Rather than tell you anymore, here was today’s playlist.

On the way to work:

Melissa Etheredge – No Souvenirs

Oliver Jones and Skip Bey – Old Folks

Erykah Badu – On and On

Oscar Peterson –The Street Where You Live

Drake – One Dance

Audrey Hall – One Dance

Oliver Jones – Our Love is Here to Stay

Classified – Payday

Arrested Development – People Everyday

Etana – People Talk

Omarion – Post to Be

Nelly Furtado –Powerless (Say what you want)

Oscar Peterson –Prelude to a Kiss

India Arie – Private Party

Ashanti –Rain on Me

Empire Cast –Ready to Go

Eddie Murphy (with Snoop Lion)– Red Light

Bruce Cockburn – Ribbon of Darkness (I am a diehard Gordon Lightfoot fan)

The Doors – Riders on the Storm ( had to fast forward – too dark of morning)

Genesis – Ripples

Andra Day –Rise Up

Ibeyi – River

Lorde- Royals

Rihanna-Rude Boy

Macklemore&Ryan Lewis – Same Love

Cannonball Adderly &Nancy Wilson – Save Your Love for Me

Michelle Wiliams – Say Yes

On the way home:

Simon and Garfunkel – Scarborough Fair

Little mix – See Me Now

Kreesha Turner – Sexy Gal

Jill Scott – Shame

Ne-Yo with Jamie Foxx – She Got Her Own

Tarrus Riley – She’s Royal

Soweto Gospel Choir – Shosholoza (S.A. National anthem after apartheid)

Danity Kane – Showstopper

Sanchez – Sip my Chalice

Pink – So What

Peter Gabriel – Solsbury Hill

Fun.-Some Nights

Oliver Jones and Skip Bey – Somewhere Over the Rainbow

Horace Silver – Song for my Father

KMC – Soul on Fire

Jennifer Hudson Spotlight

Cassandra Wilson – Strange Fruit

Stix – Suite Madame Blue

Eva Cassady – Summertime

Karl Wolf – Summertime

John Denver – Sunshine on my Shoulders

Entry 26: February 26, 2019

Intersectional Filters

By now, pretty much every one knows who Billy Porter is, but in case you missed the memo in fabulousness here he is: (I hesitate to use this pronoun, but as I could find no reference as to what Porter prefers, I am using what I have found in reference to him)

When I saw this image I had so many thought run through my head that I thought it was a great example of the intersectionality that lives in my head.

First thought: Gorgeous! But?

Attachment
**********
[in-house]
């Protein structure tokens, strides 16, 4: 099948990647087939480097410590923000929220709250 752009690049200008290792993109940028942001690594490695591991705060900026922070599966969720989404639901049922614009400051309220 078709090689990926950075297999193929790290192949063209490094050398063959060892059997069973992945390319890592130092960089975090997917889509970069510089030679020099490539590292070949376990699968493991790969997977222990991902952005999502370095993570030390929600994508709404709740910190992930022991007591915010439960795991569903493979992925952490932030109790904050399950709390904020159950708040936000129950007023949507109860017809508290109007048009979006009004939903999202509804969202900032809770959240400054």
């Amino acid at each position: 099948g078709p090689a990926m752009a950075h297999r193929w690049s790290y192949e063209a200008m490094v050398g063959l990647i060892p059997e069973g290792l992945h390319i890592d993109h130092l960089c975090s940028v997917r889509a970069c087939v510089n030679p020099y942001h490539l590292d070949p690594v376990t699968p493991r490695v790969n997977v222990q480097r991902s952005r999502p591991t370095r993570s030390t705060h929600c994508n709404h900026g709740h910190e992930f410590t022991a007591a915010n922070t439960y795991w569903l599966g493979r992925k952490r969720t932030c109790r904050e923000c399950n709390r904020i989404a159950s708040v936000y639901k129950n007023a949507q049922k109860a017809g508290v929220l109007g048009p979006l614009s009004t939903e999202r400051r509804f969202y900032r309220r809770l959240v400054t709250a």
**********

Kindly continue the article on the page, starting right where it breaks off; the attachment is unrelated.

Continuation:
The “but” was what made me break down my thoughts.

First level aesthetics: Cut? Fabulous. Flow? Amazing.  Pose? Dramatic, but that is expected? Blurring of gender? LOVE it. Overall look: I might have gone with a smaller bow tie with a ruby/emerald stud in the center, but I like the outfit.

Next my Black voice kicks in. I am so glad to see such a strong voice stepping forward. Porter is unapologetic about who he is. I am sure that is the result of some hard work on his part.

Admit it or not, my community can be horrifically homophobic, and it disheartens me. I am particularly disgusted because our homophobia is a legacy of slavery and the church’s role in colonization. In other words, we did not start hating on our sons and daughters until they taught us to.

A colleague recently hipped me to the life expectancy of a transgendered person -25! WTF!!! I could not believe that a) I did not know that and b) we are not doing more about it.

The visibility and celebration of people like Porter is vitally important in giving LGBTQ youth hope that it really can get better. An image like this also forces my community to face themselves. This is not, “those people dem” this is one of “us”.

As a political statement, I could not ask for any better.

So now comes the woman. It took me a while to figure it out. I spent some time sliding the picture around and seeing it in different blocking, and I realised just how clever the tailoring is. Then it hit me, I had to double check with my finger on the image to be sure. The “but”? It’s the friggen beard!